The songs on Fantasia are warm and simple, with a rich depth and resonance. The first solo album by Yuma Abe of Never Young Beach, Fantasia features a personal sound unlike anything from his band. It captures the hearts of listeners—slowly, and deeply. Devendra Banhart, a close friend of Abe’s, joined in on guitar, and Haruomi Hosono, one of his greatest influences, mixed the album’s tracks. Regarding this masterpiece, Abe says while laughing, “If anything, I’d rather you not give it too much praise!”
From “music as a job” to “music as an extension of daily life”
――When did you get the idea to make a solo album?
Yuma Abe: Maybe around two years ago. After we finished Never Young Beach’s 4th album, STORY, I guess there was part of me that felt suffocated. Like I had to make a certain kind of music as Never Young Beach, or if I liked a certain kind of music, I’d feel bad if I was at all imposing on my bandmates. I used to be able to be more selfish about making the kind of music that I liked. My bandmates tell me not to worry about that kind of thing. But after being in the band for five or six years, there are times when I feel a bit of pressure about various things. I started to have the vague thought that if I were solo, I could do whatever I wanted without worrying.
――So you felt a kind of external pressure, and at the same time, you were going through an internal change where you felt like you wanted to be more true to your feelings.
Yuma: That was a big part of it. So when I started making music by myself, I didn’t feel at all like, “I want a lot of people to listen to this.” I felt like the act of singing to people itself was a bit forced. So I figured that it’d be nice if people could just listen like, “Oh, I didn’t know this sort of thing was out there.” That’s how it started.
――Ultimately, your first solo album, Fantasia, is quite a leap from your band’s sound.
Yuma: I had some time on my hands during the coronavirus, and at first, I thought I’d write some songs for the band. But I wondered what I could sing about with the band. This is something that I feel about the world as well—but I feel like there are too many optimistic songs. I feel like everything has become positive, like “Do your best!” Of course, that’s fine, but I’m tired of it, so I wanted to make something that was more like a soliloquy, something that only my friends would listen to.
――So you imagine this album to be something personal, like a “soliloquy” or something “only your friends would listen to.”
Yuma: It’s a bit introverted—or I guess, it’s not as open to the outside world as our band is. I can’t even imagine doing this with the same energy as our band, like, “Woo!” (laughs) I became interested in all kinds of things, and that’s reflected in the album. I also wanted to do this like I was just having fun with friends, in a casual way that felt closer to everyday life like, “If you’re free, wanna play bass for me?” And that’s because I’ve been working with my bandmates for years now. Maybe it’s the difference in the sense of responsibility, but with my band, I say stuff like, “That’s no good” or “Let’s change that take.” With my friends, I can naturally just let things fly. (laughs) Even if the bass and drums are out of sync, I feel like that can be interesting.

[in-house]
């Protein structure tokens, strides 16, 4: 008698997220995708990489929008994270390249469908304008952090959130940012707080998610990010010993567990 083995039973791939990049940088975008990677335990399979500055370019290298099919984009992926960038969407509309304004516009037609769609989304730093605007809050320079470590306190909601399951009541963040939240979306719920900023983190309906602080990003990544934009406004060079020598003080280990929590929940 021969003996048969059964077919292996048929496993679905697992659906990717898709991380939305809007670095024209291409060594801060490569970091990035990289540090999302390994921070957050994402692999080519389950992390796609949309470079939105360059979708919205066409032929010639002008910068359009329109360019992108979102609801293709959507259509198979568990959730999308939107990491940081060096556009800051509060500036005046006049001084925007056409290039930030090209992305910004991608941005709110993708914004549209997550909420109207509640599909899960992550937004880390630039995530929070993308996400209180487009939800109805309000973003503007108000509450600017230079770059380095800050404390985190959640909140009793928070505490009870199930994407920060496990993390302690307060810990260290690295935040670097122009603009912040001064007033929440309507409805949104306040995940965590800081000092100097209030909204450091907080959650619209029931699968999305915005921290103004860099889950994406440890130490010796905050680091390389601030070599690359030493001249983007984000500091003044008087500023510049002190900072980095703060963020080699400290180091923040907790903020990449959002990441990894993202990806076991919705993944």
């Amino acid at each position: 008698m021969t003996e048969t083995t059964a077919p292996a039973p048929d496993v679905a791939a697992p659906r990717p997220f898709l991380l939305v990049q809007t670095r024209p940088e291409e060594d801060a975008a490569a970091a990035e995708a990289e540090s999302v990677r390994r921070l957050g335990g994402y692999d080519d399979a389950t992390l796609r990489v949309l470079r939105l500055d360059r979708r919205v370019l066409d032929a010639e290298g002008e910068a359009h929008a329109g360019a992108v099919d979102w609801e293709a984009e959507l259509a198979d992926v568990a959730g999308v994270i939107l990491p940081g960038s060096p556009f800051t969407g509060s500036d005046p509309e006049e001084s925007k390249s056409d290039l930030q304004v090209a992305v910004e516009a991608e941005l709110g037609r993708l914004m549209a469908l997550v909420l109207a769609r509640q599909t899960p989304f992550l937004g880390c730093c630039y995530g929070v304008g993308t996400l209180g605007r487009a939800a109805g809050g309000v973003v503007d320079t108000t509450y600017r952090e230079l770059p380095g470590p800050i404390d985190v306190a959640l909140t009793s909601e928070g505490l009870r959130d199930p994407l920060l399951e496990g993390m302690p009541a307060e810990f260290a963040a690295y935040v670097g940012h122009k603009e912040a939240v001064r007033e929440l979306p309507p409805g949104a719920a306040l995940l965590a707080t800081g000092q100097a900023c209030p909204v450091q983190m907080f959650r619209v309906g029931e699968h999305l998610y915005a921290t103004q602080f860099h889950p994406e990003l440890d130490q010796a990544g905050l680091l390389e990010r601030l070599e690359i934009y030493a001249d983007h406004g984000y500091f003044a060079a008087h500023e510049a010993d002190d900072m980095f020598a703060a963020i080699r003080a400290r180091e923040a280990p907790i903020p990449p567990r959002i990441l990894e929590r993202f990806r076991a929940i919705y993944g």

――Were you trying to return to music as an extension of your daily life as opposed to music as your job?
Yuma: Yeah, that’s it. Just like the listeners, if I thought a song was cool, I’d listen to it over and over again and make my own song, and I’d just create based on that feeling. It was purely fresh and fun.
Don’t force things and resist being “easy to understand”
――I listened to your first song, and it immediately won me over from the moment I heard it. One of the major changes in this album is the vocal style. The songs feel like you’re just plopping your voice on top of the melody or singing without exerting all your energy.
Yuma: Actually, there were songs that I properly recorded and corrected the pitch on, but I felt it wasn’t right for this album, so I re-recorded almost all the vocals at home. I didn’t have enough power at home, so there are a lot of hissing noises on the tracks. But that’s on a lot of the old music that I love, so I didn’t want to worry about it too much. Someone said that although there’s a tendency to eliminate noise from music these days, there’s no such thing as silence in any environment. It’s true that even in everyday life, we can hear the rustling sound of the wind and leaves. So when I heard what that person said, I thought, “That’s right.” But I was born in 1990 and grew up in an era where it was normal to eliminate those sounds, so the task of leaving them in was really scary. Even now, I have this weird feeling where I’m wondering if it’s actually okay.
――But maybe because of that, I can hear the atmosphere in the sound. In the song and the performance.
Yuma: I did want to record the atmosphere as much as possible. So I felt like something would be destroyed if I raised my voice too much. I love Devendra Banhart, and Shintaro Sakamoto’s solo work, and of course, Haruomi Hosono…I feel like their music has an atmosphere. I think that’s quite hard to do with the band…I do think it’s a positive thing to make music where you belt out singing about things that anyone can relate to. But when that goes too far, it becomes an exchange of emotions rather than music. When someone knocks their emotions up against yours, you want to respond, right? So I think it was like returning that to a neutral state, creating some distance, and just having a chat. I wanted that distance to come out in the sound. Recently, I’ve been reading a lot of Takeshi Yoro’s books, and he says that people try to get rid of things without meaning. For example, we use herbicides to get rid of weeds. But I was talking about how much richness meaningless things can bring about—and this might be different from what Yoro wanted to say—but overall, I made the album with a feeling of: I don’t have to know what it means, and I’ll just include that stuff for now.